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Live Bluegrass Band Recording
Old 2 weeks ago
  #1
Gear Maniac
 

Live Bluegrass Band Recording

Hey All,

I'm going to record a band tonight at a small venue I mix at frequently. I'll be in charge of FOH, and also recording from the M32. I've done this a bunch with rock bands, but this is a bluegrass-style band, and I'd like to know if you have any creative or standard techniques for capturing the instruments beyond just taking lines from the DI's (which is how we generally do it for FOH).

They usually have upright, mando, fiddle, acoustic and several vocals. Sm58's for vox and DI's for instruments. When I say "bluegrass" I really just mean instrumentation, as it's kind of a singer-songwriter act with a lot of good pop sensibilities. They ask for a LOT of monitor, so there will definitely be some bleed into the vocal mics, and it is definitely more of a direct hi-fi sound than your average old-timey sing-around-one-mic kind of band, and since they move around a lot and aren't used to playing their instruments into mics, I'm not sure how well close miking will work for this either.

I'd like to get a little more to work with than just the DI's and vocal mics. I'll definitely have an xy pair in the back by the board to get the room sound to blend in for some ambience and audience, but is there anything else you would recommend? I can bring some extra mics from home and have access to the venue mics (your average small venue mic locker). This is going down tonight so any advice appreciated!

Thanks!
Old 2 weeks ago
  #2
Gear Guru
 
Brent Hahn's Avatar
 

A lot of the outcome depends on how good the DI's sound. That's kind of a crapshoot, as I'm sure you know.

The move-around aspect makes it tough. You might at least be able to mic the bass -- hard to run around much with one of those.
Old 2 weeks ago
  #3
Gear Maniac
 

Quote:
Originally Posted by Brent Hahn View Post
A lot of the outcome depends on how good the DI's sound. That's kind of a crapshoot, as I'm sure you know.

The move-around aspect makes it tough. You might at least be able to mic the bass -- hard to run around much with one of those.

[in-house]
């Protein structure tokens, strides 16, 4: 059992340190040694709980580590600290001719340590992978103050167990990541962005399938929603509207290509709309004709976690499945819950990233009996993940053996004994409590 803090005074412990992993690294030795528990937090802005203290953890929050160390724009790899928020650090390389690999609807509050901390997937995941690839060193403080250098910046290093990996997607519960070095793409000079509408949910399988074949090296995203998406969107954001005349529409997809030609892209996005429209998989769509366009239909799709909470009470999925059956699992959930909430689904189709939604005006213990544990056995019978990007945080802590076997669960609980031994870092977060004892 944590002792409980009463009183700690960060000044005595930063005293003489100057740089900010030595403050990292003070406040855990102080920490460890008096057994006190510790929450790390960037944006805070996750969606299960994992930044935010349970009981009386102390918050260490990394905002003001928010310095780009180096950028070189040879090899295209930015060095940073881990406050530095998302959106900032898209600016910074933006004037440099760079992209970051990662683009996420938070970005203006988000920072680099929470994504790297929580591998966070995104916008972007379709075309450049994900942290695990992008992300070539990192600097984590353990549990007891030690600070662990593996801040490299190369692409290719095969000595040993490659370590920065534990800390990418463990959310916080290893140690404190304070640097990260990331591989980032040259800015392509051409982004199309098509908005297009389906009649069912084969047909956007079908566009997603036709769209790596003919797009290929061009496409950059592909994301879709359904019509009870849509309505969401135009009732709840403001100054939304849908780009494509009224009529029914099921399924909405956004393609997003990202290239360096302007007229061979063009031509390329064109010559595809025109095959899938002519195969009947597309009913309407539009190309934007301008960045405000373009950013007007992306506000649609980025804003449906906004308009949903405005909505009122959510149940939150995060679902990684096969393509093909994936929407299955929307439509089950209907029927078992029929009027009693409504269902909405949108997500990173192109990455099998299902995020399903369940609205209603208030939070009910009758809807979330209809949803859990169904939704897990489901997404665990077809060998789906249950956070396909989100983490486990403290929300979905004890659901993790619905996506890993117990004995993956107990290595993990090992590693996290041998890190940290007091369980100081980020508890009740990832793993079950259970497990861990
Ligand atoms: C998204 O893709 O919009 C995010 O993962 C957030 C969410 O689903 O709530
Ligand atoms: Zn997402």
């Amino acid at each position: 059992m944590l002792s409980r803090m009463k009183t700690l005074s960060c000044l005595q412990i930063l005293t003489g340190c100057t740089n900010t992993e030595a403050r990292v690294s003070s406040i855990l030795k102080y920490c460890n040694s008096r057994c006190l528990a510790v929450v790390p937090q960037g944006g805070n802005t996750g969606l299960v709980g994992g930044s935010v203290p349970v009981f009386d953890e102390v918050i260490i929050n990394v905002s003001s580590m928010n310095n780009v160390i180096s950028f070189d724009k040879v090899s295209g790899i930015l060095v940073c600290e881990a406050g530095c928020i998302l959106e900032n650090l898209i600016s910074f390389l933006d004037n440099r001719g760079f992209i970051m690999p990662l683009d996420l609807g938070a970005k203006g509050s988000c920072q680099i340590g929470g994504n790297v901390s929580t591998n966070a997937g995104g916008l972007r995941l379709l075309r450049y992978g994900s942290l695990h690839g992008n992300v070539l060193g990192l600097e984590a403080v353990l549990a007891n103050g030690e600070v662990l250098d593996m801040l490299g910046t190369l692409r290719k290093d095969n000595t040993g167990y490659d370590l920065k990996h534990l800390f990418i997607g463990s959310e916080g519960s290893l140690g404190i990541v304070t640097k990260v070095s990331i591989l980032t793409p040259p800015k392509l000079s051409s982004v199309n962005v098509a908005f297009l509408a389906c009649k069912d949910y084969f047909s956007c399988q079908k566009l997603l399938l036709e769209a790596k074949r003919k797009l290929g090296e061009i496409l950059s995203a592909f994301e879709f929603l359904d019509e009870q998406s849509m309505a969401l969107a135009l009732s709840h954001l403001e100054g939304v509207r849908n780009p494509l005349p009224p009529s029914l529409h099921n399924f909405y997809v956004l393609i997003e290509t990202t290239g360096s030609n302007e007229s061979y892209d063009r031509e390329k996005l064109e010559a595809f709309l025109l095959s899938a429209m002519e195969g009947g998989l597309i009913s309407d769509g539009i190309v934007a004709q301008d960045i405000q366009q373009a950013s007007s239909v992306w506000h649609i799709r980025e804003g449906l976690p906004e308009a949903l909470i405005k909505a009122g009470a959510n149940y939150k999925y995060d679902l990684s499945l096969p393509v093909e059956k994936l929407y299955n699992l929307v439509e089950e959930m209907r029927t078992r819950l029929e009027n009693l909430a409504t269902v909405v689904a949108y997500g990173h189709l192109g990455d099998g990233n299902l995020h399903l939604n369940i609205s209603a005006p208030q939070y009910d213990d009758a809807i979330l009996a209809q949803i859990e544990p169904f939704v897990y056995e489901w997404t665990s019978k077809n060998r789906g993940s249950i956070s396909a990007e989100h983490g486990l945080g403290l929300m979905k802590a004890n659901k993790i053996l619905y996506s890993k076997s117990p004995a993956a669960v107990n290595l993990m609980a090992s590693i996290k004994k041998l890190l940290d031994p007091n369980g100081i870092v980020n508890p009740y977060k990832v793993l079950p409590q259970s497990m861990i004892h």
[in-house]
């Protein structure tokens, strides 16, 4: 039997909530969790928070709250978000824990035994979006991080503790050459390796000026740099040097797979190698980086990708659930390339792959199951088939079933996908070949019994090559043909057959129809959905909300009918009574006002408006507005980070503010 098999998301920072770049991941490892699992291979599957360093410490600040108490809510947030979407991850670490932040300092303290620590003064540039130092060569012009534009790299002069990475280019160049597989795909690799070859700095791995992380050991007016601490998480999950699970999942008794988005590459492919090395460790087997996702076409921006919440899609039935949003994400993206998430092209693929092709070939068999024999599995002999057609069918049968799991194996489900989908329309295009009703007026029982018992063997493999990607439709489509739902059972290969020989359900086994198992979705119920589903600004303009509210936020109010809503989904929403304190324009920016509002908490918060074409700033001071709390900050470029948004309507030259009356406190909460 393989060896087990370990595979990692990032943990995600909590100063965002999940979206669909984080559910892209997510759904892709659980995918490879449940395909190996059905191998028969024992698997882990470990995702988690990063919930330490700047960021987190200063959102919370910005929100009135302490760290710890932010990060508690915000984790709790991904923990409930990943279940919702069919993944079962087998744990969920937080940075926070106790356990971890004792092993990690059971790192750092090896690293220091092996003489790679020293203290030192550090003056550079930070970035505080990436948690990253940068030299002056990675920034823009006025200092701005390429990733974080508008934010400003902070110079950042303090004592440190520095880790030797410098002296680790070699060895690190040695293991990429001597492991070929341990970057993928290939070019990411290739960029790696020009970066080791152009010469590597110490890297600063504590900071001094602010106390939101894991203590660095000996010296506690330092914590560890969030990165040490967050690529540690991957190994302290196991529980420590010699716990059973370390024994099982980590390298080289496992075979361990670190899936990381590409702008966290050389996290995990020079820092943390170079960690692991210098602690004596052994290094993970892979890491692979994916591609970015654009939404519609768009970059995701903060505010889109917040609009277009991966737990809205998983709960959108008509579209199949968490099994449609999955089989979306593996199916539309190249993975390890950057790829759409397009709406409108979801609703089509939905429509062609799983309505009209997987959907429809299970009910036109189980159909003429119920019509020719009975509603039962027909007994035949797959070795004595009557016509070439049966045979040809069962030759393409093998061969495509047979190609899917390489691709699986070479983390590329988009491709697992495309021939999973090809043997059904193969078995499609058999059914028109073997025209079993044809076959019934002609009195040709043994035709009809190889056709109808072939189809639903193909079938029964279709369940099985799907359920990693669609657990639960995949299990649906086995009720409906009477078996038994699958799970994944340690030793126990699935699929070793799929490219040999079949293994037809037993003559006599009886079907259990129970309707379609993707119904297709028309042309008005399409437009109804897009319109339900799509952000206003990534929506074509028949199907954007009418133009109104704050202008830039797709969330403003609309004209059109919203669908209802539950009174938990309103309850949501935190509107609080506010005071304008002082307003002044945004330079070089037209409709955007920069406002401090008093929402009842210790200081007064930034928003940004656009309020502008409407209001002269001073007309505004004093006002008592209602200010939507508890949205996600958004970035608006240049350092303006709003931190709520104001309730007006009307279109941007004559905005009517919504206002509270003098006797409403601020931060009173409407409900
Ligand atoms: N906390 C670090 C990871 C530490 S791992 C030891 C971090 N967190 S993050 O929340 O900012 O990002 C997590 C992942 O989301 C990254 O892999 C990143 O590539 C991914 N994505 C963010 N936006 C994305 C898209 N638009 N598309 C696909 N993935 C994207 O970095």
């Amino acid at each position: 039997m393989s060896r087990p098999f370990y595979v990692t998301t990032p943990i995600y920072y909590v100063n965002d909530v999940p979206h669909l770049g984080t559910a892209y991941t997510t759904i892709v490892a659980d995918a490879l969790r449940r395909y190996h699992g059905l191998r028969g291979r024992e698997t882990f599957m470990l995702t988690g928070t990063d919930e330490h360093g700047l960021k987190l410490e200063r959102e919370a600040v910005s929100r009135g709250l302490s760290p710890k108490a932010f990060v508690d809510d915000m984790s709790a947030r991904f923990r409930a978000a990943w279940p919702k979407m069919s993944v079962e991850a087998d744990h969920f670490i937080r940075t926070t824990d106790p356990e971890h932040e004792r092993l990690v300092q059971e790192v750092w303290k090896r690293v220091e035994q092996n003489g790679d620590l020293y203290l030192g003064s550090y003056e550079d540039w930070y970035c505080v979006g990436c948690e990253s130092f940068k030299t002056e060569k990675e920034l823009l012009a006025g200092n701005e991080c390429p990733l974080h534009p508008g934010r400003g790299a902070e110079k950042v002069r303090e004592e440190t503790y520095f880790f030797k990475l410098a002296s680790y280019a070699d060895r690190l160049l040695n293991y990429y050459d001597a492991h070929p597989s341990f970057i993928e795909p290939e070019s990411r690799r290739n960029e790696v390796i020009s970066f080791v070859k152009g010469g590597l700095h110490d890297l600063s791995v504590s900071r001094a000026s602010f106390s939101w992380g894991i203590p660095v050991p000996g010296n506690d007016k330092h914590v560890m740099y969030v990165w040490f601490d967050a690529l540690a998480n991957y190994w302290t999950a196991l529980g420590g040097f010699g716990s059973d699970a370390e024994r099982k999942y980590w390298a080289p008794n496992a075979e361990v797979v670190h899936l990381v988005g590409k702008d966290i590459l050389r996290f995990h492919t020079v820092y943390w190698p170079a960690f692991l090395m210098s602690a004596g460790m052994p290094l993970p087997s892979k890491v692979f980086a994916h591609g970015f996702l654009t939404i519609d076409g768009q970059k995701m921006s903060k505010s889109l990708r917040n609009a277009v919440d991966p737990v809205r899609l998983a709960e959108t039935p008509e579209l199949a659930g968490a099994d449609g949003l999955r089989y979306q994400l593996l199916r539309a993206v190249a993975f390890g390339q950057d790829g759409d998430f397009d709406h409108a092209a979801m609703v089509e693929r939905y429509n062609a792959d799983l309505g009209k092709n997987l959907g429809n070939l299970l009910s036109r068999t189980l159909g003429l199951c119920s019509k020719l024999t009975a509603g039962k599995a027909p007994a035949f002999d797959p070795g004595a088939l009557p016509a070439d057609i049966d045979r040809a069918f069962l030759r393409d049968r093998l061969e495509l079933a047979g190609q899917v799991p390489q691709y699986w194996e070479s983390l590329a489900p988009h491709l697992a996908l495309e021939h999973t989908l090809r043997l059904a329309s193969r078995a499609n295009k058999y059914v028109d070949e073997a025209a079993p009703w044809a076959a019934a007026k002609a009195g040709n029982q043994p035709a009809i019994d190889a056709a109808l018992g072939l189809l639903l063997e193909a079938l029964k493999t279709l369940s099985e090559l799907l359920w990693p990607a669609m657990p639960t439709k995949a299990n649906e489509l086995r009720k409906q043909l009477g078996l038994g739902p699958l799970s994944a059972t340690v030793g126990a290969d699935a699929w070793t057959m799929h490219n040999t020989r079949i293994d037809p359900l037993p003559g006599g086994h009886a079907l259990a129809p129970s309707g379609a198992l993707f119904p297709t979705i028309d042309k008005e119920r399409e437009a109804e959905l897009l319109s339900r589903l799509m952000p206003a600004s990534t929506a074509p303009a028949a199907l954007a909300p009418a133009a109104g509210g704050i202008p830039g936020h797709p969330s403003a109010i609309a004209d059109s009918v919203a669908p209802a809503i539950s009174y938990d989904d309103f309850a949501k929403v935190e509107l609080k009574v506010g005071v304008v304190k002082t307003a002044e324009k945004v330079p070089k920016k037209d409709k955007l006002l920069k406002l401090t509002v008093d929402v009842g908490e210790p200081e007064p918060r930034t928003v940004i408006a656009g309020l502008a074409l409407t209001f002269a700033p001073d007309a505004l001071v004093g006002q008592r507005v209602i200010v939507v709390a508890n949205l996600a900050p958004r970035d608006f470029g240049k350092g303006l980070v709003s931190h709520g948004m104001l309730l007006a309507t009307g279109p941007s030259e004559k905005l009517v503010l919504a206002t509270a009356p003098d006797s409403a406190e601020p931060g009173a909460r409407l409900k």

Yeah. Between that and the loud monitors, I feel like my hands are fairly tied. I've heard about stuffing a 57/58 behind the upright's tailpiece... I may try that in addition to the DI. Not sure what to do about the other instruments.

The venue only has a couple standard Radials and Whirlwinds. Depending on the musicians they could show up with anything from a Grace Felix to nothing at all. I haven't invested in any nice DI's yet but I do have a Little Labs RedEye that I'll bring. Should be a touch better than the Radials and Whirlwinds.
Old 2 weeks ago
  #4
Gear Maniac
 

The good news is they are all incredible players so I'm still optimistic. Just want to see if there are any other tips and techniques I should consider.
Old 2 weeks ago
  #5
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Brent Hahn's Avatar
 

Quote:
Originally Posted by sirjuxtable View Post
The venue only has a couple standard Radials and Whirlwinds. Depending on the musicians they could show up with anything from a Grace Felix to nothing at all. I haven't invested in any nice DI's yet but I do have a Little Labs RedEye that I'll bring. Should be a touch better than the Radials and Whirlwinds.
If they've got active pickups (with batteries) I'd be surprised if a fancy DI made a difference. A lot of bass pickups, on the other hand, are passive and the DI can make a huge difference -- if the DI doesn't have a super-high input impedance, the lowest frequencies of the bass will get filtered out.
Old 2 weeks ago
  #6
Gear Maniac
 

Quote:
Originally Posted by Brent Hahn View Post
If they've got active pickups (with batteries) I'd be surprised if a fancy DI made a difference. A lot of bass pickups, on the other hand, are passive and the DI can make a huge difference -- if the DI doesn't have a super-high input impedance, the lowest frequencies of the bass will get filtered out.
Thanks, Brent. That's a really good point. I have an old active Behringer DI I haven't used in ages. I'm going to test it and if it's working I'll bring it for the bass just in case.

You ever try the mic-in-the-tailpiece thing on upright?
Old 2 weeks ago
  #7
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Brent Hahn's Avatar
 

Quote:
Originally Posted by sirjuxtable View Post
You ever try the mic-in-the-tailpiece thing on upright?